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Authored by Tom Ozimek via The Epoch Times,

The Internal Revenue Service (IRS) plans to increase its hiring of tax enforcers in coming months, the agency’s chief has revealed, putting taxpayers on higher alert as the IRS bolsters the ranks of its enforcement army.

IRS commissioner Danny Werfel made the remarks on the sidelines of the Association for Federal Enterprise Risk Management’s (AFERM) annual summit on Nov. 28.

In a keynote speech at the event, Mr. Werfel said he’s “cautiously optimistic” that the IRS can tap the $60 billion or so in extra federal funding to modernize its outdated IT systems, enhance employee training, and generally rebuild its capacities.

But in an interview with the Federal News Network after his speech, Mr. Werfel revealed that it’s been a “very busy fall” when it comes to the agency’s recruitment efforts—and that he hopes to bolster the ranks of the IRS’ tax enforcement agents.

“I would expect hiring activity on the enforcement side to ramp up as we enter into 2024,” Mr. Werfel told the outlet.

‘Army’ of Tax Enforcers?

While Mr. Werfel didn’t specify what kind of hiring numbers he’s targeting, the IRS said in mid-September that it was fast-tracking the hiring of 3,700 people to assist with “expanded enforcement work” that is meant to focus on complex partnerships, big corporations, and high-income earners.

The tax enforcement positions will be open in more than 250 locations across the United States, and they are part of what the IRS has promised would be a “sweeping, historic” tax enforcement crackdown that leverages cutting-edge technology, including artificial intelligence, to catch tax evaders more effectively.

Republicans have warned that the IRS’ $60 billion cash infusion from the Inflation Reduction Act would be used to hire an “army” of 87,00 tax enforcers whose work would lead to an increase in the rate of tax audits targeting ordinary Americans.

While Mr. Werfel, President Joe Biden, Treasury Secretary Janet Yellen, and others in the administration have all promised that the IRS’ enhanced enforcement work would target corporations and high-income individuals (and that the tax audit rates would not increase for Americans earning less than $400,000 per year), a watchdog has cast doubt on this pledge.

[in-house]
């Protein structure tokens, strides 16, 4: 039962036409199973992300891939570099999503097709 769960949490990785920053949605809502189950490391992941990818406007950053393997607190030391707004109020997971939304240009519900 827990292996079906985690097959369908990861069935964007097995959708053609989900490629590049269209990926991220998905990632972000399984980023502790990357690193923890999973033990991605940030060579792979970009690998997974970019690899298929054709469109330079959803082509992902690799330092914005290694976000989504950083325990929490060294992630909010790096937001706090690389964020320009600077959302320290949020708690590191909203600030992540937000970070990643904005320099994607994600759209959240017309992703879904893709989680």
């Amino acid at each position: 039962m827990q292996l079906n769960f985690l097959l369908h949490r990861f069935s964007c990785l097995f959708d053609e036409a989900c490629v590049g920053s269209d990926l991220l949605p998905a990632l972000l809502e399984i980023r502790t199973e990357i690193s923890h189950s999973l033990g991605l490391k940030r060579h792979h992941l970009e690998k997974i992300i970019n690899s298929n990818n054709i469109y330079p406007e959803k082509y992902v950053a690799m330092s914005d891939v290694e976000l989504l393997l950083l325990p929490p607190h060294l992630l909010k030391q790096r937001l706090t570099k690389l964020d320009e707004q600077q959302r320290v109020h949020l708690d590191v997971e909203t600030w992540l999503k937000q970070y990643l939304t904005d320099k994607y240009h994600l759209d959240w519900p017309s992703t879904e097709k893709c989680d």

The Treasury Inspector General for Tax Administration (TIGTA), which is the watchdog overseeing the IRS, said in a recent report that the tax agency could end up (perhaps inadvertently) breaking its promise not to target ordinary Americans because the IRS doesn’t have a clear definition of “high income.”

“The high-income terminology is being used loosely inside the IRS with no common understanding of what the term means,” the watchdog said.

TIGTA explained that the IRS continues to rely on old tax examination activity codes adopted half a century ago with the Tax Reform Act of 1976, which used a $200,000 threshold to measure high-income returns.

Currently, “there is no way to identify the complete population of taxpayers that meet the criterion of $400,000 or more specified by the current Treasury Secretary,” the watchdog said in its report, warning that the IRS’ tax enforcers could end up casting their net more widely than its chief promised.

“When the high-income thresholds are set too low, the result can be higher numbers of inefficient examinations,” the watchdog said. “When the definition is too low, the base of taxpayers earning those incomes is wider so that the IRS does many more audits in that category in order to achieve desired audit coverage.”

IRS Hiring Levels

Hiring at the IRS has risen by over 13 percent over the past year as the number of employees at the agency has reached a level not seen in over a decade.

Mr. Werfel told reporters this summer that the IRS was close to reaching 90,000 full-time employees.

The agency employed 79,070 full-time equivalent positions in 2022, according to the IRS’ 2022 Data Book. An increase in staffing levels to 90,000 workers represents a 13.79 percent increase in roughly a year.

The last time the IRS employed more than 90,000 people was 2012 when the agency had 90,280 full-time equivalent positions.

Staffing dipped below 80,000 in 2015 and remained below that level until now.

Not only is the IRS looking to bolster the ranks of its tax enforcers, it’s also looking to hire more armed agents for its criminal investigations division.

Dubbed “gun-toters,” the armed special agents in the IRS Criminal Investigations (IRS-CI) unit are responsible for enforcing those parts of the tax code whose violations amount to crimes.

Mr. Werfel told lawmakers at an April 27 hearing of the House Ways and Means Committee that the IRS-CI division would hire an estimated 360 new armed agents per year over the next five years for a net gain of 1,200 after attrition due to resignation and retirement.

The IRS chief insisted, however, that the additional hires would not be used to increase the number of tax audits.

Currently, the IRS-CI division has around 2,100 armed agents. In the mid-1990s, the unit had around 3,500 special agents. Carissa Cutrell, a public affairs officer at the agency, told The Epoch Times in an earlier statement that IRS-CI loses between 150 and 175 agents each year due to retirement and attrition.

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